What’s Going Wrong at Villarreal?

Villarreal had plenty to be proud of last season, as the club’s hierarchy recognised an early problem and resolved it quickly. Manager Fran Escribá had to cope with a multitude of injuries early on, and poor results piled up. Things hit rock-bottom with a 4-0 loss against Getafe in September, and Escribá was sacked.

Reserves coach Javier Calleja took over, and was able to get the Yellow Submarine headed in the right direction once again. Villarreal finished fifth in La Liga last term, while also topping their group in the UEFA Europa League. They completed the league season winning four of their last six games, and there were several reasons for positivity ahead of 2018-19.

The summer was a busy time for the club, and reinforcements were a top priority in the transfer market. The attack received quite a bit of attention, as the board looked to ensure that scoring goals would not be an issue in the new campaign. Karl Toko Ekambi (Angers) and Gerard Moreno (Espanyol) were both added to boost the front-line, while Carlos Bacca’s loan from AC Milan was made permanent.

Other areas were improved for Villarreal also, with the likes of Miguel Layún, Santiago Cáseres and free agent Santi Cazorla giving Calleja’s squad even more depth. With talent already present in the midfield with Manu Trigueros and Pablo Fornals, there was a feeling at El Madrigal that something special was on the horizon. Instead, it has been the exact opposite.

Through 11 La Liga matches, Villarreal sit 16th in the table with only two victories. They are only a point away from the relegation zone, and have not won a game since late September at Athletic Club (who are enduring their own struggles). Perhaps most alarming of all is their goalscoring record, considering the significant summer spending. Villarreal spent more than €45 million on their attacking reinforcements, yet have netted only nine goals in their first 11 league fixtures.

Even with all the goodwill that was built during last season, Calleja finds himself in a potentially dangerous scenario regarding his future as manager. Other competitions have produced some less than desired results, most recently in a 0-0 stalemate at Rapid Wien (Europa League) and a 3-3 draw in the Copa del Rey at second-tier Almería. So what exactly is going wrong? Well, we should start with what is going right, and that is Villarreal’s defensive work at the back.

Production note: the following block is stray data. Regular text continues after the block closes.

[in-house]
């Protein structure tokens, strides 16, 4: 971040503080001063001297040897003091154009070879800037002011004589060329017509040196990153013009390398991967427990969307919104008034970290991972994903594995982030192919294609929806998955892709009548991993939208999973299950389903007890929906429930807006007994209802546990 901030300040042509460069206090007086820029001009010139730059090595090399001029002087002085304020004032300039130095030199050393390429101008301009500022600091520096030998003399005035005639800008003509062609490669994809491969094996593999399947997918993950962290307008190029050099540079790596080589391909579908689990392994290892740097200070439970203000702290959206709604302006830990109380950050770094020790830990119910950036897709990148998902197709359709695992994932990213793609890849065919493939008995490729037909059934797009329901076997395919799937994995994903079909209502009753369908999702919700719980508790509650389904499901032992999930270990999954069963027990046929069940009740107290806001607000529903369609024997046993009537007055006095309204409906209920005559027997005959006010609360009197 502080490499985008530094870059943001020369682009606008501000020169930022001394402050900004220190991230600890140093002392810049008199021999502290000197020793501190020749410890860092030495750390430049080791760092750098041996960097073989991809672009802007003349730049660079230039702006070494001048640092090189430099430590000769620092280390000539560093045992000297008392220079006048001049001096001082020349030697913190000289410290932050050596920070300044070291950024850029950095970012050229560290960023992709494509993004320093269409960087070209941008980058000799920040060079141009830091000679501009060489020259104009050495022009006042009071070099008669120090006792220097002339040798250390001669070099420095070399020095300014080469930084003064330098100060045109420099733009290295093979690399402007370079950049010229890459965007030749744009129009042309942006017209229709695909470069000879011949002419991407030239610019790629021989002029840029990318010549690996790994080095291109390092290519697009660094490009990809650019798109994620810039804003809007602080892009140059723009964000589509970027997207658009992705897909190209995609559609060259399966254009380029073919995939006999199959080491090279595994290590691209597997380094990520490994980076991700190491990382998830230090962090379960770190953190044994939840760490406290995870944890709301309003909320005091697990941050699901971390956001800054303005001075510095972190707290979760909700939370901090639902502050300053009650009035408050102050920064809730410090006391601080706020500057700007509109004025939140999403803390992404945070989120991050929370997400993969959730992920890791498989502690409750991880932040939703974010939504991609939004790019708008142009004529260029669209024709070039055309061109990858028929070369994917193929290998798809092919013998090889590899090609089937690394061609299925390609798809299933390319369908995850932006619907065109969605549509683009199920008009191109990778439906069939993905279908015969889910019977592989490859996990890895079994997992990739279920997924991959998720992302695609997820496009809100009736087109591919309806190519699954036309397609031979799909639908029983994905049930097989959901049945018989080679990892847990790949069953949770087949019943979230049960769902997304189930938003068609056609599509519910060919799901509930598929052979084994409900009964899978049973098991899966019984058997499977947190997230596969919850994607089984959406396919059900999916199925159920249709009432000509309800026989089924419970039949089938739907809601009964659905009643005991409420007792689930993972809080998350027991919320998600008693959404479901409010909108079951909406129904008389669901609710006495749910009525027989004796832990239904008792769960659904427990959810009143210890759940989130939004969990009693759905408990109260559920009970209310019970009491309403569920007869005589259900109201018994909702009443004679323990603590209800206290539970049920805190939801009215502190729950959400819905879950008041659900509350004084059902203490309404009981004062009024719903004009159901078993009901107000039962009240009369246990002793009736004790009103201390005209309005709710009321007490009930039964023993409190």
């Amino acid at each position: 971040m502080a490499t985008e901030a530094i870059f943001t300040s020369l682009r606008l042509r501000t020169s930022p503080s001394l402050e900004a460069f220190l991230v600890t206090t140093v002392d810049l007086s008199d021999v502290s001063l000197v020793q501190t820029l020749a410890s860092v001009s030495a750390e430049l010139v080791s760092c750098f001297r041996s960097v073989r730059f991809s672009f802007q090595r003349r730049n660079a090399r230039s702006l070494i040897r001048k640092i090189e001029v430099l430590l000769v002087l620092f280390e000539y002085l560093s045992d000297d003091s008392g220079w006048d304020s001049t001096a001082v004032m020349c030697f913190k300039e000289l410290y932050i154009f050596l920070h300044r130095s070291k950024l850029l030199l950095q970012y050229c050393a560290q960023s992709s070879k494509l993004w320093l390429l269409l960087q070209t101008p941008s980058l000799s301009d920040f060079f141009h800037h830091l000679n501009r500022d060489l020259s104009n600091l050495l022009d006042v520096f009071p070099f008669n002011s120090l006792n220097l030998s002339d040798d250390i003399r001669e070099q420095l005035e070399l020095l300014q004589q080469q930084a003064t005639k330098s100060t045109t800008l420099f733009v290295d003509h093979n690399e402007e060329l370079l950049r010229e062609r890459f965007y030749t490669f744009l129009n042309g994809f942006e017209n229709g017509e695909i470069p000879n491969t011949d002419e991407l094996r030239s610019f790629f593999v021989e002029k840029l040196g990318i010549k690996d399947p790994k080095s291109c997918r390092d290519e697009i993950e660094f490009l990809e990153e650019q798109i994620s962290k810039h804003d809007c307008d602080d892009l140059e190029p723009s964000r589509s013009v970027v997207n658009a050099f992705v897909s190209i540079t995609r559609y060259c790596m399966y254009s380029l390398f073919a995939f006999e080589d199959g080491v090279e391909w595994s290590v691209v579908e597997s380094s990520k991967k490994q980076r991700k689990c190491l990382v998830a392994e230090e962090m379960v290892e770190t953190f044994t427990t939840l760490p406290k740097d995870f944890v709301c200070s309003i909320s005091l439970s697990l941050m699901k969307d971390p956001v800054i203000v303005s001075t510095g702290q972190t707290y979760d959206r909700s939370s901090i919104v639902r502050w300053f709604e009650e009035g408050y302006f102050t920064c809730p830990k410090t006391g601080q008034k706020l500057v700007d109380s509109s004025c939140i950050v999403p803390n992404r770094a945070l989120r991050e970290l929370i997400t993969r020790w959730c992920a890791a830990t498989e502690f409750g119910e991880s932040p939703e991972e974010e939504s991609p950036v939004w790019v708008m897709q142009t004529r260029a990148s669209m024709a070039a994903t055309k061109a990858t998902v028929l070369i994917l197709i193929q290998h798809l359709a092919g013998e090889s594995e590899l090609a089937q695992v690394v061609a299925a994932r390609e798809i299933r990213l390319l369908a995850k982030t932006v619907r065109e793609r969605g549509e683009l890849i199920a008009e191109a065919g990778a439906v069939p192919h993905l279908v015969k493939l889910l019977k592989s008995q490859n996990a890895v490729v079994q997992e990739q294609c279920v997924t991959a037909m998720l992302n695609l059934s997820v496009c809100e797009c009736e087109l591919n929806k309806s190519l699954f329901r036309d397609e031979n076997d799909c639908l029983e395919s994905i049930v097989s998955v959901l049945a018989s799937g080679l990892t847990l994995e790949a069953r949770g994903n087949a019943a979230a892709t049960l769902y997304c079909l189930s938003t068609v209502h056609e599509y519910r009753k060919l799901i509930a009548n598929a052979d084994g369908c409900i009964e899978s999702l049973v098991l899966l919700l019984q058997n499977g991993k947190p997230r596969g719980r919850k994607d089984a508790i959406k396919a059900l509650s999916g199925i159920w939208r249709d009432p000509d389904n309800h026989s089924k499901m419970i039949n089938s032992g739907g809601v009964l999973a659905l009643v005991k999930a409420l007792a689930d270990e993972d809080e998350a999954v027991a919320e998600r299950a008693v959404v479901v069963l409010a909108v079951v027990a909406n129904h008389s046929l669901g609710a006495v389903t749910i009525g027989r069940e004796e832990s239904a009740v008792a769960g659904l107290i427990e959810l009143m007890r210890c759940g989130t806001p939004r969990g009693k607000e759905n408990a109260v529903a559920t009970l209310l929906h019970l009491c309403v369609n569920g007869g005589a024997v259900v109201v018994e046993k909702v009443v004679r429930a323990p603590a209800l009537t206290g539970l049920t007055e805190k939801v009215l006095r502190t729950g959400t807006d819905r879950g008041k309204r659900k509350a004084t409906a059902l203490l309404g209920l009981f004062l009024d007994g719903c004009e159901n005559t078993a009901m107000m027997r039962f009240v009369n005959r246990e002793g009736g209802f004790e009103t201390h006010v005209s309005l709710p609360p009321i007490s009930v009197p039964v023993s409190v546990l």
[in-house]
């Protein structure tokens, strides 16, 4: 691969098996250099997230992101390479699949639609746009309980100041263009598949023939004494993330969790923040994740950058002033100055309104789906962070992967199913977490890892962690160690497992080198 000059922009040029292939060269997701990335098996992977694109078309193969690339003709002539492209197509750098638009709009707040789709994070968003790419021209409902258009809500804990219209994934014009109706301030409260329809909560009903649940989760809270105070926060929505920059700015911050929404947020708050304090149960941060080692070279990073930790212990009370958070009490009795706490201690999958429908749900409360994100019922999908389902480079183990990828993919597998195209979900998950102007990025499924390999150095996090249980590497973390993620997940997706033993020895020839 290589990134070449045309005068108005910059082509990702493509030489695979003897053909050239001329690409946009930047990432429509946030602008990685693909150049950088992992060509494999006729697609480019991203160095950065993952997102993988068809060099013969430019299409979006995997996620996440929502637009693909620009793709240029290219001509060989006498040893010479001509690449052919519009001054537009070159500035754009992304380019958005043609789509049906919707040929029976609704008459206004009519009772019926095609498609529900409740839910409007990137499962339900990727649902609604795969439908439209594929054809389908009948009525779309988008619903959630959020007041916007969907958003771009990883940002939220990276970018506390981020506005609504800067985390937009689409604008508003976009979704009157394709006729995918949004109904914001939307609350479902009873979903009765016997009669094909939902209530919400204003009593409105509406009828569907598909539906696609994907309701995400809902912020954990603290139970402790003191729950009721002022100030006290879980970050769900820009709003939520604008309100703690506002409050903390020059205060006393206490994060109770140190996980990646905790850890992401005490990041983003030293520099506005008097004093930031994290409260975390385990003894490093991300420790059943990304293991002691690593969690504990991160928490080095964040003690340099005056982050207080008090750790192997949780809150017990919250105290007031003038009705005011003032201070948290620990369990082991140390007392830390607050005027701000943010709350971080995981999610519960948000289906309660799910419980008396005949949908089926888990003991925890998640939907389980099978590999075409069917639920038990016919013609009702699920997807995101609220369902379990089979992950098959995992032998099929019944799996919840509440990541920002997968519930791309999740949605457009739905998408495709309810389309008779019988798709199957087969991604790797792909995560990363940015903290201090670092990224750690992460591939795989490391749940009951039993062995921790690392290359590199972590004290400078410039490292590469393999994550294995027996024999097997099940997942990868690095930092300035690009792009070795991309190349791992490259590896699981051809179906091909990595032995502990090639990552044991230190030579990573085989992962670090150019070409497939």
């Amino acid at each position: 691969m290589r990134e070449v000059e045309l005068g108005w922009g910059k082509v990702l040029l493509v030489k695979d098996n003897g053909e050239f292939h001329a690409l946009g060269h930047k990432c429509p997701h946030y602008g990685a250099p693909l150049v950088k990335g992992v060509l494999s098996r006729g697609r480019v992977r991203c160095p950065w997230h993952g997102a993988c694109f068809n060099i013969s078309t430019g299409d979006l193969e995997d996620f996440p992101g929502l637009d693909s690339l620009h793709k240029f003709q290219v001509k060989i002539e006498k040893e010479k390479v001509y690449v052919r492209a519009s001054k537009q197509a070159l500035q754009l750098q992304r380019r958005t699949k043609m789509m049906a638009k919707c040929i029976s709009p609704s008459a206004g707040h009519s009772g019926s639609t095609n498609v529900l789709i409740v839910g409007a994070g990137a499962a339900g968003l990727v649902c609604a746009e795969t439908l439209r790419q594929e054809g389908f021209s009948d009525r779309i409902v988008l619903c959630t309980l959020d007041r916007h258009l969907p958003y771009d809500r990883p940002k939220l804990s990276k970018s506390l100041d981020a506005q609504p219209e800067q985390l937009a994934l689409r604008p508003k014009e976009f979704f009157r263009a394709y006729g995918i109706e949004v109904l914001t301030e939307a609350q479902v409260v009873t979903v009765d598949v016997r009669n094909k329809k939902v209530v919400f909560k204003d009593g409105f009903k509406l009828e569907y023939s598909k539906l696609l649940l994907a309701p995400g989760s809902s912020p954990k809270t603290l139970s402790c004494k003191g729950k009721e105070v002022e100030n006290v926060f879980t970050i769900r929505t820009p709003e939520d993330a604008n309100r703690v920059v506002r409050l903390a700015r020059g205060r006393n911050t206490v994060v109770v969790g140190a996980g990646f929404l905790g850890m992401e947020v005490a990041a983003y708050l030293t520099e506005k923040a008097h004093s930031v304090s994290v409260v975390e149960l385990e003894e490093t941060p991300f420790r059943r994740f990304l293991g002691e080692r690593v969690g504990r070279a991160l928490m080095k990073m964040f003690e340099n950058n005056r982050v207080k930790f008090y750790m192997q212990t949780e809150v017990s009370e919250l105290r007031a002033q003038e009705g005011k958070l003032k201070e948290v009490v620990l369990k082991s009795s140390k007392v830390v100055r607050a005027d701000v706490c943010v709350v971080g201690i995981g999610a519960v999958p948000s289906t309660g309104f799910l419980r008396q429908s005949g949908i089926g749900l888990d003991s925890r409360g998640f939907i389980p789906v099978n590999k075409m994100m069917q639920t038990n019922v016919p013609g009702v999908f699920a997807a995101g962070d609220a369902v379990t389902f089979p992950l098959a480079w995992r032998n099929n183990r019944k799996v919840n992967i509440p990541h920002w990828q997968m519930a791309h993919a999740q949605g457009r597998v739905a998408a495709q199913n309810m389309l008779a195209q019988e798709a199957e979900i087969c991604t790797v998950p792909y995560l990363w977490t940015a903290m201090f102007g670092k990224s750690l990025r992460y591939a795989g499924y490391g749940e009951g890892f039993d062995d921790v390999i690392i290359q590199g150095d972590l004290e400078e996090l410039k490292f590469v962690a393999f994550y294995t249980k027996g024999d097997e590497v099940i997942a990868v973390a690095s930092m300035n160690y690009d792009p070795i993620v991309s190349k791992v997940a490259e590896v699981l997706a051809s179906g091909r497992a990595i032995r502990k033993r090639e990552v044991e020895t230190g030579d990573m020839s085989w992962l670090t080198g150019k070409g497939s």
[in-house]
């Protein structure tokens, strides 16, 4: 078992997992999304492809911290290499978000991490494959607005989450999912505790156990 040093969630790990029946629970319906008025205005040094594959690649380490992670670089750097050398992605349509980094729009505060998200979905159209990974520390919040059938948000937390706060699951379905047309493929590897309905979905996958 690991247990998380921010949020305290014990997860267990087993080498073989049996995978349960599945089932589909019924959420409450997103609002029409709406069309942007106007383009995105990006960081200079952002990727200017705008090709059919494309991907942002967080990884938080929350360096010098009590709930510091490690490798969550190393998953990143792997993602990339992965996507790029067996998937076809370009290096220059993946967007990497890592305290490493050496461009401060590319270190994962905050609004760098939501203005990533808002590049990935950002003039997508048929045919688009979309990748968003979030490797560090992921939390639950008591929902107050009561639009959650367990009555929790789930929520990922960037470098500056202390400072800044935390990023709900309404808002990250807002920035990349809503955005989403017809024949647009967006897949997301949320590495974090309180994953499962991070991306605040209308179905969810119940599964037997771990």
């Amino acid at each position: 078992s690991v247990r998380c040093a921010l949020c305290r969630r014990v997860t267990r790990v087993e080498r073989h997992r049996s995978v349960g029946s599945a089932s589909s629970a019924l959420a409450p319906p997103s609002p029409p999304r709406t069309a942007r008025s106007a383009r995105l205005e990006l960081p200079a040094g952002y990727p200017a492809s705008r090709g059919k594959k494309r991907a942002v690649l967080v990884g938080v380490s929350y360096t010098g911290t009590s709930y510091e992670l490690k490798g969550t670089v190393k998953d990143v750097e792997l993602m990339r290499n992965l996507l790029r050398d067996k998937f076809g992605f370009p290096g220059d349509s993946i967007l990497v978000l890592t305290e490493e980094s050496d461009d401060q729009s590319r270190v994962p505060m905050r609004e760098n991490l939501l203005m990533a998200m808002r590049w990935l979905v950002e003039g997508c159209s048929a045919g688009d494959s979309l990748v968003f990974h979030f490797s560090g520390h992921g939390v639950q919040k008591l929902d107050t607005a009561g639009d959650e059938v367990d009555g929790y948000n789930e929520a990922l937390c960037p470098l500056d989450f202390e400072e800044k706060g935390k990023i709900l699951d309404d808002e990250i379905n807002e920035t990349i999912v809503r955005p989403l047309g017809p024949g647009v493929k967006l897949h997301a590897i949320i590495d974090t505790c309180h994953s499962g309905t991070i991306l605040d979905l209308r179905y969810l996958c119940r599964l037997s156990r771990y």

Goalkeeper Sergio Asenjo has been outstanding, with four clean sheets in 11 starts. He positions himself well for critical stops and communicates effectively with team-mates. The back-line has performed well also, particularly Álvaro and Mario Gaspar. Villarreal have allowed only 11 goals through as many games, and can often keep the match in front of them. Their production in the final third is letting them down though, and Calleja must find a way to score more goals. The best (and quickest) way for him to do so may be within the 40-year-old’s tactical approach.

Calleja normally utilises a classic 4-4-2 formation, relying on two strikers to make the difference in the opposing half. In theory, he has the desired forwards to complete that type of task. Ekambi, Gerard and Bacca are all capable of creating chances all on their own, and in various ways. Whether in their hold-up play to involve team-mates or with their own skill on the ball, Villarreal can carve out opportunities in front of goal. However, when that is not taking place as required, Calleja should look for his midfielders to assist.

Pushing Trigueros or Cáseres into a more attacking role behind the strikers may allow for more space, and can open up passing lanes in critical areas. Villarreal have a strong defence, and that should let Calleja gamble more late in matches. With strong work from the back-line and goalkeeper, sending players forward more in search of goals is not as risky as it might be for other sides. At this point in time, their coach needs to earn points and needs to earn them quickly. A visit to Rayo Vallecano on Sunday could be a great setting to use a different philosophy.

A club such as Villarreal are used to competing for Champions League qualification each year in La Liga, and a relegation battle is not normally something to be worried about. However, that is the reality facing Javier Calleja, and discovering the best line-up to get the most from his players must happen sooner rather than later.

By: Roy Emanuel

Photo: EFE-EPA/Domenech Castello